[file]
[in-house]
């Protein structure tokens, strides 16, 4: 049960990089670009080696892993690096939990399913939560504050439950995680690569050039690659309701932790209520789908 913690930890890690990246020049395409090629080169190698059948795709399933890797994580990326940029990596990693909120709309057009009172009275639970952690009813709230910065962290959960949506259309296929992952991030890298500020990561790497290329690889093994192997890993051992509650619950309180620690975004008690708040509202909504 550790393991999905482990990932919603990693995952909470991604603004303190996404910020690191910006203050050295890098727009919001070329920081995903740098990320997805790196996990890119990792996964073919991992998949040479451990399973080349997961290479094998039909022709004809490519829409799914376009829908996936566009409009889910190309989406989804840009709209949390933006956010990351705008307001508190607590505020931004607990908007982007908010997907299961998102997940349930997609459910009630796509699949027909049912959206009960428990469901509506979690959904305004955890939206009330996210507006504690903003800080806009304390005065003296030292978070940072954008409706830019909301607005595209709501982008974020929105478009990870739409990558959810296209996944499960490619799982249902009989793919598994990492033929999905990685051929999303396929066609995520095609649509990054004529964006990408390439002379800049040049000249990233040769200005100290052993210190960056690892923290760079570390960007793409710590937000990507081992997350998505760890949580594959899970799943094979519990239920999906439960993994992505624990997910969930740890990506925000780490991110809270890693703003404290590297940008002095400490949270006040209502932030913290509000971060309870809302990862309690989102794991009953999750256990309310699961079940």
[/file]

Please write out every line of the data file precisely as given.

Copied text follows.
[in-house]
């Protein structure tokens, strides 16, 4: 049960990089670009080696892993690096939990399913939560504050439950995680690569050039690659309701932790209520789908 913690930890890690990246020049395409090629080169190698059948795709399933890797994580990326940029990596990693909120709309057009009172009275639970952690009813709230910065962290959960949506259309296929992952991030890298500020990561790497290329690889093994192997890993051992509650619950309180620690975004008690708040509202909504 550790393991999905482990990932919603990693995952909470991604603004303190996404910020690191910006203050050295890098727009919001070329920081995903740098990320997805790196996990890119990792996964073919991992998949040479451990399973080349997961290479094998039909022709004809490519829409799914376009829908996936566009409009889910190309989406989804840009709209949390933006956010990351705008307001508190607590505020931004607990908007982007908010997907299961998102997940349930997609459910009630796509699949027909049912959206009960428990469901509506979690959904305004955890939206009330996210507006504690903003800080806009304390005065003296030292978070940072954008409706830019909301607005595209709501982008974020929105478009990870739409990558959810296209996944499960490619799982249902009989793919598994990492033929999905990685051929999303396929066609995520095609649509990054004529964006990408390439002379800049040049000249990233040769200005100290052993210190960056690892923290760079570390960007793409710590937000990507081992997350998505760890949580594959899970799943094979519990239920999906439960993994992505624990997910969930740890990506925000780490991110809270890693703003404290590297940008002095400490949270006040209502932030913290509000971060309870809302990862309690989102794991009953999750256990309310699961079940």